Comparing both models to the building’s actual energy consumption, one can see that with both approaches, some days will over predict while others will under predict. Over time in both cases, these errors cancel each other out when creating an aggregated result (average).  This is consistent with the intuition that allows us to see reliable, cyclical occupancy patterns when looking at magnitude of occupancy over a longer period of time. The probabilistic model helps with giving a sense of the building’s behavior under uncertain occupancy profiles. By taking into consideration this previously unrepresented influence, a more realistic assessment of the sensitivities of this input can be calculated as it affects building performance. 

contemporary In practice, Ecorithm learns from the sensitivity of probabilistic models to fine tune analysis and better understand what environmental impacts most impact a building and what actionable insight can be generated for a building operator to more accurately program a control system.  Applying sophisticated data science techniques such as probabilistic models with spectral analysis gives Ecorithm the ability to understand building operations at a granular level and provide valuable insight with more certainty than other solutions. Ecorithm uses a unique approach of examining spectral (frequency) content of building data to understand the responses, patterns and sensitivities of different building systems rather than utilizing only individual values in time3. This sophisticated analysis allows unseen cyclical behaviors of building systems and equipment to be extracted and monitored.  Equipped with this unique knowledge of building cycles, Ecorithm’s software can create and compare mathematical models to real world dynamics in order to best understand how buildings operate and provide superior Automated Fault Detection and Diagnostics (AFDD) software.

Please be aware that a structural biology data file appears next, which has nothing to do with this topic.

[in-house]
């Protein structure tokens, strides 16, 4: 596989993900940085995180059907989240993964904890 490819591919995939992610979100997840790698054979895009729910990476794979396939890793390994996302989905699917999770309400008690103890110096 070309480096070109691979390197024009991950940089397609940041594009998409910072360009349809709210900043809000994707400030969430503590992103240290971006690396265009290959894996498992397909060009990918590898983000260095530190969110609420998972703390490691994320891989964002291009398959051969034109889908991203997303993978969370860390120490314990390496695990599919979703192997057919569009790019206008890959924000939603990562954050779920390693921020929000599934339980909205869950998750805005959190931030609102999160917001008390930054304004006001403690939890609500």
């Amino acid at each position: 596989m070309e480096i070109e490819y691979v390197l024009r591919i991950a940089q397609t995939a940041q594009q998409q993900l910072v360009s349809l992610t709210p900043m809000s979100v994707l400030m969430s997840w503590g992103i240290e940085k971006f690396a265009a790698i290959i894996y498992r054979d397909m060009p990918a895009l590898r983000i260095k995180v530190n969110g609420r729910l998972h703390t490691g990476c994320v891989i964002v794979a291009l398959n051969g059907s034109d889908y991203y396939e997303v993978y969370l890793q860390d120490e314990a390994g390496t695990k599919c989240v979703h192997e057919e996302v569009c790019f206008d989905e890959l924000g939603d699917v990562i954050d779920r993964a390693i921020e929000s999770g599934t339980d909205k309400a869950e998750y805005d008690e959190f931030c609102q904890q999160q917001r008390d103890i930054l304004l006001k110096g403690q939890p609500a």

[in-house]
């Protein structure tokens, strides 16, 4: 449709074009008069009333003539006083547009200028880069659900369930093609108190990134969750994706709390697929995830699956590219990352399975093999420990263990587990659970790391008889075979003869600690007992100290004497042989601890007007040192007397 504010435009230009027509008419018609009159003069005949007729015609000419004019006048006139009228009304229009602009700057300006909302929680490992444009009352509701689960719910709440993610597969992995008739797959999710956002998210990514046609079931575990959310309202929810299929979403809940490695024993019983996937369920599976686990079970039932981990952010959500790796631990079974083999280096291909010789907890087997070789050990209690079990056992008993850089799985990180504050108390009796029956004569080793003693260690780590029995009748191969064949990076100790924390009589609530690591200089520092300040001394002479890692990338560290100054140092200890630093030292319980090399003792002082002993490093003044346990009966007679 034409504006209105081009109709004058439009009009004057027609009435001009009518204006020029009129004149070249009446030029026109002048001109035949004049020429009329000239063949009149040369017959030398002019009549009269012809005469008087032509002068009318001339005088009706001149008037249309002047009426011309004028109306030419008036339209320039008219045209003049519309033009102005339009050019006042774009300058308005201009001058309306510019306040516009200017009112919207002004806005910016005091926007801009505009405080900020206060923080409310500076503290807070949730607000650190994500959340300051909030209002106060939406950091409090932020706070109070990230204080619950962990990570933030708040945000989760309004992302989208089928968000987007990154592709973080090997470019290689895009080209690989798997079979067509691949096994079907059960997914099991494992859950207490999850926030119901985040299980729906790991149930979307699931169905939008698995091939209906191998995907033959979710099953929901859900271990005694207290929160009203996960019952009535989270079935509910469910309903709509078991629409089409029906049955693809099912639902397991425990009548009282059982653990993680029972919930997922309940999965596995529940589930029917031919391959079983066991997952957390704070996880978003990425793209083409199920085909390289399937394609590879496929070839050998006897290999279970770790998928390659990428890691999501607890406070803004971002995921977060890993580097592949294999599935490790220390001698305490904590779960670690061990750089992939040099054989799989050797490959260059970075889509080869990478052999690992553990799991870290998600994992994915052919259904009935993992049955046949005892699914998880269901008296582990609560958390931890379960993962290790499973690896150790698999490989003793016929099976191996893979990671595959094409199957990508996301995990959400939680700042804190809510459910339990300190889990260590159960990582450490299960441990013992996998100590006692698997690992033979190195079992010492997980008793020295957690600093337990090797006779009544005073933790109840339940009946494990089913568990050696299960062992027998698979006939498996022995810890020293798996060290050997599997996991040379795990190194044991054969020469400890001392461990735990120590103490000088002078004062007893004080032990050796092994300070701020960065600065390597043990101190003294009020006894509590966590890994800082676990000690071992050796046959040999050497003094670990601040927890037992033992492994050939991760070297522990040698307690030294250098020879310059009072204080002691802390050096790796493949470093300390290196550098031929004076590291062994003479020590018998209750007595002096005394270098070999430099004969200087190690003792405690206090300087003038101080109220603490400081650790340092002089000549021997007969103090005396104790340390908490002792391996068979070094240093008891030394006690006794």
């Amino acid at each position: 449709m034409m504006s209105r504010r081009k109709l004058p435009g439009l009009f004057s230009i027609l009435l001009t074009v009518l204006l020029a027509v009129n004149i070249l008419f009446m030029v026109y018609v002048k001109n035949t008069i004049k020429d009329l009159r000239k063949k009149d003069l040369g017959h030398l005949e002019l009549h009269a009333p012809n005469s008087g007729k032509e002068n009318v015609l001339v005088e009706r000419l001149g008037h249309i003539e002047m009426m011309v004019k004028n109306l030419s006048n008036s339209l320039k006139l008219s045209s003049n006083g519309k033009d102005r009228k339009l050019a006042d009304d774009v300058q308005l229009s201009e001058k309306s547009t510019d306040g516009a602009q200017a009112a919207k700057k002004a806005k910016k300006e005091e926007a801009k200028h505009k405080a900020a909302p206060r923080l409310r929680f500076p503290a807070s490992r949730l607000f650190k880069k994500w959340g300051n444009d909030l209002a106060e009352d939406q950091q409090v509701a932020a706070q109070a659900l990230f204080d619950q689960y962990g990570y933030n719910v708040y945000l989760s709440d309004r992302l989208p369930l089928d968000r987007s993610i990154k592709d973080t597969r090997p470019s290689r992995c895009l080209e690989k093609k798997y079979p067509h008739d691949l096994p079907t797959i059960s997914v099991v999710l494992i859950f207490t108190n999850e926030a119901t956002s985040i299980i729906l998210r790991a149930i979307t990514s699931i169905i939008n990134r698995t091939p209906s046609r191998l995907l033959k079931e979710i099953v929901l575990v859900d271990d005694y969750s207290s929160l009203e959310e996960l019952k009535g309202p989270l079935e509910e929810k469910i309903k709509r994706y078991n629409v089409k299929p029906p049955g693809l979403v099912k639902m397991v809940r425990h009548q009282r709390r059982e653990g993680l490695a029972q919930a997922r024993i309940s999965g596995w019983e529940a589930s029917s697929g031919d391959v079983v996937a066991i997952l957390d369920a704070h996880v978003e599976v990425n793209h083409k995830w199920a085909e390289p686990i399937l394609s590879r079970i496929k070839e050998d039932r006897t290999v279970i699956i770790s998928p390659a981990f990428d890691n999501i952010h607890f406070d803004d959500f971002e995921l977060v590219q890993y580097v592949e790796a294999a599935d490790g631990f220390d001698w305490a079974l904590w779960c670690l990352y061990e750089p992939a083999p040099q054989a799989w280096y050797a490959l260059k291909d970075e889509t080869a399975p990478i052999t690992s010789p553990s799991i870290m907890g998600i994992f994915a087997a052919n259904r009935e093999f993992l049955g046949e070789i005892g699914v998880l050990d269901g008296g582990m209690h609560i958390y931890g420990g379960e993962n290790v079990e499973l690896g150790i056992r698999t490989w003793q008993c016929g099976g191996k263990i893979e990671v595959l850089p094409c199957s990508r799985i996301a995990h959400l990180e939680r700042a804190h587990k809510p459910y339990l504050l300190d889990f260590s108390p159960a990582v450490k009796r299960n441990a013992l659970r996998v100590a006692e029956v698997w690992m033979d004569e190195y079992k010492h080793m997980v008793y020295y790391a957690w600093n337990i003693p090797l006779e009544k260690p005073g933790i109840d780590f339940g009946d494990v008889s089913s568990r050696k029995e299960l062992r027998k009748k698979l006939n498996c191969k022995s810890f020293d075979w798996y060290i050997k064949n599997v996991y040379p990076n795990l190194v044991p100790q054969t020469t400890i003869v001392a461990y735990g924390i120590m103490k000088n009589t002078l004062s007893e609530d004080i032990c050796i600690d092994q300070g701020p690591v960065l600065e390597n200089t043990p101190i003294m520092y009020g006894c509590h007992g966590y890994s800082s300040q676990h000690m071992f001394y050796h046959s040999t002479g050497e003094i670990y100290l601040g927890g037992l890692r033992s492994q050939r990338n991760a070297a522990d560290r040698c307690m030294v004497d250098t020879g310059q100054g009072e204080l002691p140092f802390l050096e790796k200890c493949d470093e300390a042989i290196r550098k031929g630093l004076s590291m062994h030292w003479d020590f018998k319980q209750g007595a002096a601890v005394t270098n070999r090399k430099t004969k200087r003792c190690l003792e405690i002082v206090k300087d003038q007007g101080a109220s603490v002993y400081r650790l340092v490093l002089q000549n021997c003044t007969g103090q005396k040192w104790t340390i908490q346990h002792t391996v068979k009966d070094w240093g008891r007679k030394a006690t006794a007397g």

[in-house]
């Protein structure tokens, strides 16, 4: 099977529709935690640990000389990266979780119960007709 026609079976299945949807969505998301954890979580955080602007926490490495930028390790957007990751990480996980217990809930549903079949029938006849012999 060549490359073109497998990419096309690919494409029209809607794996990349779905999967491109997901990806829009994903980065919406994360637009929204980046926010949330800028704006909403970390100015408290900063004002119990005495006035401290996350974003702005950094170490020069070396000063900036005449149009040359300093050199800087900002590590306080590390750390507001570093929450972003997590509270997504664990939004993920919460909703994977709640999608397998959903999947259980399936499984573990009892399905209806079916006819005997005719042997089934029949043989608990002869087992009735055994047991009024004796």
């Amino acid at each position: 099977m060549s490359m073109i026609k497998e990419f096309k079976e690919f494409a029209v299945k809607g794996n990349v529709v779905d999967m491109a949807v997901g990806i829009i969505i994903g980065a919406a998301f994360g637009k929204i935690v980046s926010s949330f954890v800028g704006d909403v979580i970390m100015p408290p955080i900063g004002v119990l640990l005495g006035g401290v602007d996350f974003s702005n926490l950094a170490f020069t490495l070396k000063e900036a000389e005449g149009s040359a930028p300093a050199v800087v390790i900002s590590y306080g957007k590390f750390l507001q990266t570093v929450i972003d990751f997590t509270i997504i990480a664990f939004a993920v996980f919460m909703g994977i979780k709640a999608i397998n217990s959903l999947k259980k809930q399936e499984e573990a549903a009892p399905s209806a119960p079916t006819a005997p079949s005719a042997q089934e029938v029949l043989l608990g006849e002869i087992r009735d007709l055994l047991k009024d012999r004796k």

1The concept behind Ecorithm’s True Analytics Software’s uses of weather were introduced by Ecorithm’s co-founder Dr. Igor Mezic in the 2010 paper "Decomposing building system data for model validation and analysis using the Koopman operator." Proceedings of the National IBPSA USA Conference

2Susuki, Y. and Mezić, I., 2014. Nonlinear Koopman modes and power system stability assessment without models. IEEE Transactions on Power Systems, 29(2), pp.899-907.

3Mezić, I., Loire, S., Fonoberov, V.A. and Hogan, P., 2010. A new mixing diagnostic and Gulf oil spill movement. Science, 330(6003), pp.486-489.

About the Author

Dr. Georgescu is the Director of Engineering & Research at Ecorithm. Georgescu completed his PhD under Prof. Mezic with his thesis on the Analysis of Systems in Building using Spectral Koopman Operator Methods. Dr. Georgescu’s background is centered on studying the complex behaviors exhibited in the building environment. Using spectral methods, these complex behaviors can be understood by measuring the oscillatory interactions that occur between various building systems. Georgescu has established the use of spectral methods in various areas of building analysis including design, fault detection, and modeling. At Ecorithm, these methods are utilized for automated analysis of the large datasets which are produced by building sensor networks to characterize and improve building operational efficiency.